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Tom Atkins

Tom Atkins American actor

American actor
Tom Atkins
The basics

Quick Facts

Intro American actor
Is Actor Television actor Film actor
From United States of America
Type Film, Television, Stage and Radio
Gender male
Birth 13 November 1935, Pittsburgh, USA
Age: 84 years
Star sign ScorpioScorpio
Family
Spouse: Garn Stephens
Education
American Academy of Dramatic Arts 1967
The details

Biography

Tom Atkins (born November 13, 1935) is an American character actor. He is primarily known for his work in the horror and thriller film genres, having worked with writers and directors such as Shane Black, William Peter Blatty, John Carpenter, Fred Dekker, Richard Donner, Stephen King, and George A. Romero. He is also a familiar face to mainstream viewers, often playing police officers and tough authority figures.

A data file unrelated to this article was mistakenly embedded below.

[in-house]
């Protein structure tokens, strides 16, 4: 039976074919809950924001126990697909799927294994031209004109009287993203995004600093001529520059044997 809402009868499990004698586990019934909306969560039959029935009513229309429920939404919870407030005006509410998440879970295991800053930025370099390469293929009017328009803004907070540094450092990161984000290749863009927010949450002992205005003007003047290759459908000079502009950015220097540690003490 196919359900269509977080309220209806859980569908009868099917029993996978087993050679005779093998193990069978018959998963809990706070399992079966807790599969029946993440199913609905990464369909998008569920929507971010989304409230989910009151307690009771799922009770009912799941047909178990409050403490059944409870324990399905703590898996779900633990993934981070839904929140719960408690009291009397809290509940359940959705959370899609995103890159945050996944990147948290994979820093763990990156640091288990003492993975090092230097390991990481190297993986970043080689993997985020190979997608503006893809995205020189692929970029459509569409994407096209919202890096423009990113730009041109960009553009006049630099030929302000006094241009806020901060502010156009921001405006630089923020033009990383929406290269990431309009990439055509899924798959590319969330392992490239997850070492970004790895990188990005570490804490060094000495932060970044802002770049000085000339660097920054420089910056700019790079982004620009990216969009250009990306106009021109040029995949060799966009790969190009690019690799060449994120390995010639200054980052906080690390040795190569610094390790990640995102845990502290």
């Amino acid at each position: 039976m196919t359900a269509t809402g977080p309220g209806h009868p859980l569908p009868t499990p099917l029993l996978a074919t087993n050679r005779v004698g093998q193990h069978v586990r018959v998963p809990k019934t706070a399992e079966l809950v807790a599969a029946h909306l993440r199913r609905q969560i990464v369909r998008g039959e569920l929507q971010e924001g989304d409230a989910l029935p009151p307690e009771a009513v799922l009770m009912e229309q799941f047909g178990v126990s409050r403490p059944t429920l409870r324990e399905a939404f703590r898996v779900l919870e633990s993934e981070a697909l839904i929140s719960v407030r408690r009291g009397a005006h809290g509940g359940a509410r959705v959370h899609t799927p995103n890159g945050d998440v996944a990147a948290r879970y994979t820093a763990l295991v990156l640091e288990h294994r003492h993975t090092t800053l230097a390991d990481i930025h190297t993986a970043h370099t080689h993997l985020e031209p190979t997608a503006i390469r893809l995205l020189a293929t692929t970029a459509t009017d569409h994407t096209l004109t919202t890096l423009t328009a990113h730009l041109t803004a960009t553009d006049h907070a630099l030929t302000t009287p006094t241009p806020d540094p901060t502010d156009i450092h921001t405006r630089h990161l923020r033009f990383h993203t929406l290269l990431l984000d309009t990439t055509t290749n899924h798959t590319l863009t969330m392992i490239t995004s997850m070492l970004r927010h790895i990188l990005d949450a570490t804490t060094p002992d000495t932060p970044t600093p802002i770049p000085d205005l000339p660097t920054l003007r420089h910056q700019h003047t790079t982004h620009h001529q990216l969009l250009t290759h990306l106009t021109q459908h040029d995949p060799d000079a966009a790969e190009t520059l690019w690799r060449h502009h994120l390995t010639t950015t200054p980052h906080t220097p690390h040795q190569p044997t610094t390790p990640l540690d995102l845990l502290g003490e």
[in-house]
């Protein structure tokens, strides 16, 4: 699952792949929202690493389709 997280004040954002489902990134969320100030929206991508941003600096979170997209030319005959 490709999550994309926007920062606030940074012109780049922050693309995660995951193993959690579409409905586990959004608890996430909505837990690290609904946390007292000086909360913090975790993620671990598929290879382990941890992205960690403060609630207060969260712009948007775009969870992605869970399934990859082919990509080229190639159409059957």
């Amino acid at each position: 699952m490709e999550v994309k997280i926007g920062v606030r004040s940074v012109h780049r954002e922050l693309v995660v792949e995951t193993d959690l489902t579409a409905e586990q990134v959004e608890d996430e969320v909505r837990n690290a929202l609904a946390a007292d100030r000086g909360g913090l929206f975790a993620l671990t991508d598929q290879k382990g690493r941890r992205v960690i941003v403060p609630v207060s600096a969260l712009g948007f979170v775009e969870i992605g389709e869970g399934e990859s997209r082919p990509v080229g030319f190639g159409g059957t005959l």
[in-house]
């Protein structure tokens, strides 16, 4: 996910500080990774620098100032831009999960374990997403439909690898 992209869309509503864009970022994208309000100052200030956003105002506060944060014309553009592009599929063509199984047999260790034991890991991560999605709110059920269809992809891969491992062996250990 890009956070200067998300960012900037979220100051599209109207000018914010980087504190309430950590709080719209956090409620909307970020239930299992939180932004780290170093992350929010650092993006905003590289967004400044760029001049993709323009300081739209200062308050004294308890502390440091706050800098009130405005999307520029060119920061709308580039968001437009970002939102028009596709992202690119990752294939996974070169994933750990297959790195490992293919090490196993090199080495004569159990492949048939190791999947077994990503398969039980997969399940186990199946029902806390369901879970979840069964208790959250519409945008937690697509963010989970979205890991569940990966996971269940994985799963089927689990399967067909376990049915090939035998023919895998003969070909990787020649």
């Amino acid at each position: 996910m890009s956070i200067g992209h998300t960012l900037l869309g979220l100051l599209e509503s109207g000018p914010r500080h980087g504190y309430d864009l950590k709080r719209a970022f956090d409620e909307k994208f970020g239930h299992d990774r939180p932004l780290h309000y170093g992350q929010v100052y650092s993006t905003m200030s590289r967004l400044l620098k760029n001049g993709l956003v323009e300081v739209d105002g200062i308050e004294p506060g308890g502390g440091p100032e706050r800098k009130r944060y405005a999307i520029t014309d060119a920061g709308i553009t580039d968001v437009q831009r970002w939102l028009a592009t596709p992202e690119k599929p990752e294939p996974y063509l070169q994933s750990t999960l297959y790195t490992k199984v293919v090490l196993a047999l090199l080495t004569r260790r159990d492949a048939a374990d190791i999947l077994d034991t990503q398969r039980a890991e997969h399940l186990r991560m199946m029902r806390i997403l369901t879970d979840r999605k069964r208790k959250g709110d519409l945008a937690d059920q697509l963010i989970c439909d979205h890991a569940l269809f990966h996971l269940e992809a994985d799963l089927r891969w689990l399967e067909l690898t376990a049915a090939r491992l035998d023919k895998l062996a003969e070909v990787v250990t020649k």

Atkins has appeared in numerous films including The Fog (1980), The Ninth Configuration (1980), Escape from New York (1981), Creepshow (1982), Halloween III: Season of the Witch (1982), Night of the Creeps (1986), Lethal Weapon (1987), Maniac Cop (1988), Two Evil Eyes (1990), Bob Roberts (1992), Striking Distance (1993), and Drive Angry (2011).

Biography

Early life

Atkins was born in Pittsburgh, Pennsylvania, the son of Dorothy E. (née Williams) and George C. Atkins. During his childhood, Atkins was a fan of horror and science fiction, one of his best loved films being the Howard Hawks classic The Thing from Another World. He initially had no desire to be an actor. His father worked in a Steel Mill in Pennsylvania and Atkins assumed that he would follow in his father's footsteps. He then enlisted in the United States Navy and "noticed that the officers lived great, but that was only because they had gone to college," and so, after leaving the Navy, Atkins signed up for college where he met a girl who was involved in a theatre group. Tom attended Duquesne University in Pittsburgh and was a member of the Gamma Phi Fraternity. He says: "I was in my 20s already when I got interested in acting and I liked it a lot."

Career